Next up in the pack of lies is the covenant. Yahweh tells Abram that he would inherent all the land of Canaan. This did not happen, either in the Bible or historically.
Acts 7:5: And he gave him none inheritance in it, no, not so much as to set his foot on: yet he promised that he would give it to him for a possession, and to his seed after him, when as yet he had no child.
Acts 7:17-18: But when the time of the promise drew nigh, which God had sworn to Abraham, the people grew and multiplied in Egypt, Till another king arose, which knew not Joseph.
Hebrews 11:13: These all died in faith, not having received the promises, but having seen them afar off, and were persuaded of them, and embraced them, and confessed that they were strangers and pilgrims on the earth.
Hebrews 11:38-40: … they wandered in deserts, and in mountains, and in dens and caves of the earth. And these all, having obtained a good report through faith, received not the promise: God having provided some better thing for us, that they without us should not be made perfect.
But back to the original question. The argument against whether God can create something too heavy that he can’t lift is not an argument against God, necessarily, but an argument against the idea of omnipotence. Believers’ attempts to redefine omnipotence, which means
1. almighty or infinite in power, as God.
2. having very great or unlimited authority or power.
doesn’t erase the problem of omnipotence, no more than it erases the problem of omniscience, for “infinite in power” must include the ability to make a very large rock indeed, and yes, even one that crushes the logic of omnipotence under its weight. Suggestions that God can’t do something outside of his character presupposes that God gets his character from an outside source or force. If God wants to lie, he is certainly at liberty to do so because even he supercedes whatever may have been written about him in the Bible. If he wanted to change the laws of physics so that humans could walk through walls if he so desired, he could. Indeed, he does do this in some sense if we are to believe that all humans are immortal and will exist as massless souls in the afterlife.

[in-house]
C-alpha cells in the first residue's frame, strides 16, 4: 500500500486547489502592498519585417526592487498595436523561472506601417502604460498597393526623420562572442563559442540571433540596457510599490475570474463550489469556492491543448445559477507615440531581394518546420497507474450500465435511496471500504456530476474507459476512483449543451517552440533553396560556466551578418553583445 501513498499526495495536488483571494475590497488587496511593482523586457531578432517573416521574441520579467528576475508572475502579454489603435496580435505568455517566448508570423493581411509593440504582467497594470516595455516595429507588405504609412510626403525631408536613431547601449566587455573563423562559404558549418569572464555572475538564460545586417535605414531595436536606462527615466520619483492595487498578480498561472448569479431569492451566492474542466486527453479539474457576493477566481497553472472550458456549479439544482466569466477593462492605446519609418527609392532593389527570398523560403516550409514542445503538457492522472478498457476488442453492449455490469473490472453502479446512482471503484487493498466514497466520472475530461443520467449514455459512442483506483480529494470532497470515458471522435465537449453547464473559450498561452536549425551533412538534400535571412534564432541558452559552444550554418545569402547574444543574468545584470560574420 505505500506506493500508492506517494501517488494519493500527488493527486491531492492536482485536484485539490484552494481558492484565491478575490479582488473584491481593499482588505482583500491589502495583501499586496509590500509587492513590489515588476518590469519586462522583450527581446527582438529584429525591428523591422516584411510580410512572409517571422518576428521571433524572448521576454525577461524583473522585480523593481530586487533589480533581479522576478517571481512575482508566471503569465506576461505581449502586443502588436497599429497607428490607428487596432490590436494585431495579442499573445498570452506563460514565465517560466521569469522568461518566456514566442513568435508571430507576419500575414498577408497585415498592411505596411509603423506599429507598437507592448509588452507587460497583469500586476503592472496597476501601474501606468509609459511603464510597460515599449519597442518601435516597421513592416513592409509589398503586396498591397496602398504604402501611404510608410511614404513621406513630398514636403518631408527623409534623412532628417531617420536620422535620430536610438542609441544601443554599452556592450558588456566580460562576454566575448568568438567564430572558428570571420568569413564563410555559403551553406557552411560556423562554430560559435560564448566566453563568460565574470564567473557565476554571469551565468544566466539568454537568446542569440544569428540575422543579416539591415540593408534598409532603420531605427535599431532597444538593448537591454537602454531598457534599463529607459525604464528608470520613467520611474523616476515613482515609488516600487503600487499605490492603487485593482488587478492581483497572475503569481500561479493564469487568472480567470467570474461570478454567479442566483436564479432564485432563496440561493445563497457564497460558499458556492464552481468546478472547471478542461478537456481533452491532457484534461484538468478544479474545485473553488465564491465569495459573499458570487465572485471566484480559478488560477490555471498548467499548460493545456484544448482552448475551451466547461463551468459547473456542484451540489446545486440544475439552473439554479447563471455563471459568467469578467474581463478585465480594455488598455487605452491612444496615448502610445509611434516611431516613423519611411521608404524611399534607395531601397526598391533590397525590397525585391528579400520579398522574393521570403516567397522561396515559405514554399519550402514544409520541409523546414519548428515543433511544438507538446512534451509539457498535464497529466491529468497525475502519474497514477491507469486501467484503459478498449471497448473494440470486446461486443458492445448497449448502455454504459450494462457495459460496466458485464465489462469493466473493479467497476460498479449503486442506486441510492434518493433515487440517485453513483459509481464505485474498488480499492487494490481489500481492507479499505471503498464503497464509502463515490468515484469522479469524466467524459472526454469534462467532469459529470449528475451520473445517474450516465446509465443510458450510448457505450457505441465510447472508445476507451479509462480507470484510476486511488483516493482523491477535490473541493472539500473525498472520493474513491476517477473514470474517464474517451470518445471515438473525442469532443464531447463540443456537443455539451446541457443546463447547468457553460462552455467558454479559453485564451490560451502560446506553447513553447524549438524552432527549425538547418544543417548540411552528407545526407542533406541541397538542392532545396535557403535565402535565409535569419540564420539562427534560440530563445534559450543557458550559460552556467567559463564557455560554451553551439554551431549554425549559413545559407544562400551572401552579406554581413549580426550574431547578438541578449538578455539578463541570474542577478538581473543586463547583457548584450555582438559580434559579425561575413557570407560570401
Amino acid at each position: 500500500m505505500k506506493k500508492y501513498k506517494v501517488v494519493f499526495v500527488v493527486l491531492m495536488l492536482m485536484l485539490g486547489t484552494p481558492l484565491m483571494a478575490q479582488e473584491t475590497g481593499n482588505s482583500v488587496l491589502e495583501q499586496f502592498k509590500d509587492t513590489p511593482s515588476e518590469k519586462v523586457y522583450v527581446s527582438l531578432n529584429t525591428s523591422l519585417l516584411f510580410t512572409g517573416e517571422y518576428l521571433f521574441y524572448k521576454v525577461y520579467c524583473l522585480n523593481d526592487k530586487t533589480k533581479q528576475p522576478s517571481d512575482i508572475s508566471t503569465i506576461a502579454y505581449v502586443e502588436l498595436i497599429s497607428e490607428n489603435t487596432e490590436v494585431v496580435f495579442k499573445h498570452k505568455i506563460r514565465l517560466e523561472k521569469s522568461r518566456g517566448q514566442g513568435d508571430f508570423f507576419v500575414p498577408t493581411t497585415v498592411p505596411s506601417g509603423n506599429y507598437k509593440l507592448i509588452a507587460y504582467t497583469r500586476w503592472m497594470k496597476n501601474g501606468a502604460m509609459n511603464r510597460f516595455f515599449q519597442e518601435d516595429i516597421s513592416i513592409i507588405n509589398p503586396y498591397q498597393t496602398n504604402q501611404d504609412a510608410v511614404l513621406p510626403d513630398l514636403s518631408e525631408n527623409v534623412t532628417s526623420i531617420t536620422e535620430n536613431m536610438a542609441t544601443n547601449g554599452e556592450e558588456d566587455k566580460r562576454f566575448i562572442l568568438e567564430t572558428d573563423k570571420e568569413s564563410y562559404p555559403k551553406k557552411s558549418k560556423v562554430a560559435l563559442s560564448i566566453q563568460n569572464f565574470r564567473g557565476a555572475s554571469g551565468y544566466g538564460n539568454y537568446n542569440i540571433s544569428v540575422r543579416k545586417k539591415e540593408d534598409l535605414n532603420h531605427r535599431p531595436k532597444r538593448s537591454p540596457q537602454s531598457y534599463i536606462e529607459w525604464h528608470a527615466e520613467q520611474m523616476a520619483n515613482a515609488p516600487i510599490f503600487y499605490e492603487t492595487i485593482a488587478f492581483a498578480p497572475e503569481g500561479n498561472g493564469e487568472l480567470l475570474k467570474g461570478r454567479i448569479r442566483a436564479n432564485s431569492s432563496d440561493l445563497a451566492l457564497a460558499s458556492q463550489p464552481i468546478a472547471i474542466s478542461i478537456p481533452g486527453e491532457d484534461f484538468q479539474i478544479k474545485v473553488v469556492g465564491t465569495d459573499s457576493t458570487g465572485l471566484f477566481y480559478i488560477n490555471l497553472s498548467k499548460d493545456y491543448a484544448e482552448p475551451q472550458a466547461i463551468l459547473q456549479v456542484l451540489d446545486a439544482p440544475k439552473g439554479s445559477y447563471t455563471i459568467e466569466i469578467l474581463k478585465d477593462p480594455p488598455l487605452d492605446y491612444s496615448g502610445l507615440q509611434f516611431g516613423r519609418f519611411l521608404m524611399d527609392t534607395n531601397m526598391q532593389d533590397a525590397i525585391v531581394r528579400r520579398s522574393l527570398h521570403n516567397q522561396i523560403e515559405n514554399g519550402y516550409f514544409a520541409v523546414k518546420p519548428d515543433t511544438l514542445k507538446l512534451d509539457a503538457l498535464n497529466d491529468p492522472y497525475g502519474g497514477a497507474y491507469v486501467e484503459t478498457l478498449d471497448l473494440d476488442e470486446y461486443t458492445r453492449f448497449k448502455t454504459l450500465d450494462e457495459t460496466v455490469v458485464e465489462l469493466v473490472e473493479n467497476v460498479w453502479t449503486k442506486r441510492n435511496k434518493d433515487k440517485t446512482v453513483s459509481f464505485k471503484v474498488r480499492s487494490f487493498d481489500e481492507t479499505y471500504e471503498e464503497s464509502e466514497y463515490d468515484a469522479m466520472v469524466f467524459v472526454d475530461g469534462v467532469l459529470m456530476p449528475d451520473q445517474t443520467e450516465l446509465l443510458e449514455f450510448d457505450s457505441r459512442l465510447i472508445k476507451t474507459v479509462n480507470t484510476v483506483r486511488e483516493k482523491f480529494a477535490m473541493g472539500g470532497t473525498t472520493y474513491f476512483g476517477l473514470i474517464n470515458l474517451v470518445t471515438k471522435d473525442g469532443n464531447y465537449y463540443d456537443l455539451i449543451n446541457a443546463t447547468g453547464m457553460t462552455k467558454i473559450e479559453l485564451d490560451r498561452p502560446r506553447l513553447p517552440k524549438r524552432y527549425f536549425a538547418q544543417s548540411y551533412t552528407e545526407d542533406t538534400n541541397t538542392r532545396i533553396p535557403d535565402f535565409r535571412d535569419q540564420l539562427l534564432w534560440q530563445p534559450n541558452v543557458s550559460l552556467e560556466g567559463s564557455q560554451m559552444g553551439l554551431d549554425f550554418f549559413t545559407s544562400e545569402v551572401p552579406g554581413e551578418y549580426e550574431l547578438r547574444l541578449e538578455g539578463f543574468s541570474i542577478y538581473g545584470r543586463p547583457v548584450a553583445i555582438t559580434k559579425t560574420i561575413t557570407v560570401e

The logic behind this question, then, is not airtight only if Christians are allowed to change the definition of omnipotent to suggest that God can’t perform an action that is against his character or nature. First, we can’t possibly know what that character is, and any believer who claims to know an all-powerful creator of the universe is either deluded or lying. Second, an all-powerful creator of the universe would seem to be unconstrained by space, time and logic itself since he knows every detail about the past, present and future. If he is beholden to the ideas that 1+1=2 or that triangles have three sides, he is not in control of everything. He could just as easily, at his whim, decree that he was changing the rules so that four-sided objects would not be called circles, dogs would now be called pigs, horses would grow wings and birds would no longer fly. If he can make our world and perfectly tune Earth to have the right conditions for life, he can just as easily send it hurling toward the sun or remove our ozone layer and let the sun scorch us to death.
How is it that Christians can say that God is constrained by the nature of his character, and thus, can’t do absolutely anything, yet still believe that he knows the future? How is omniscience more acceptable logically than God having the ability to change the laws of physics or the rules of math? As earlier stated, believers’ attempts to make God fit within the bounds of some defined character traits gets God off the hook, as it were, from being fully omnipotent and fully illogical, thus he is given whatever power necessary to defend the belief. In this case, God appears to have been demoted by several steps. I must have been mistaken; I thought this god was truly “awesome,” as the song goes. It seems that believers who do not fully believe in omnipotence and all its implications have a rather dim view of their god, so much so that the explanations given to show that God somehow does not have unlimited power or authority or is somehow constrained seems to pose more severe problems for believers than the recitation of this question in question, silly or not.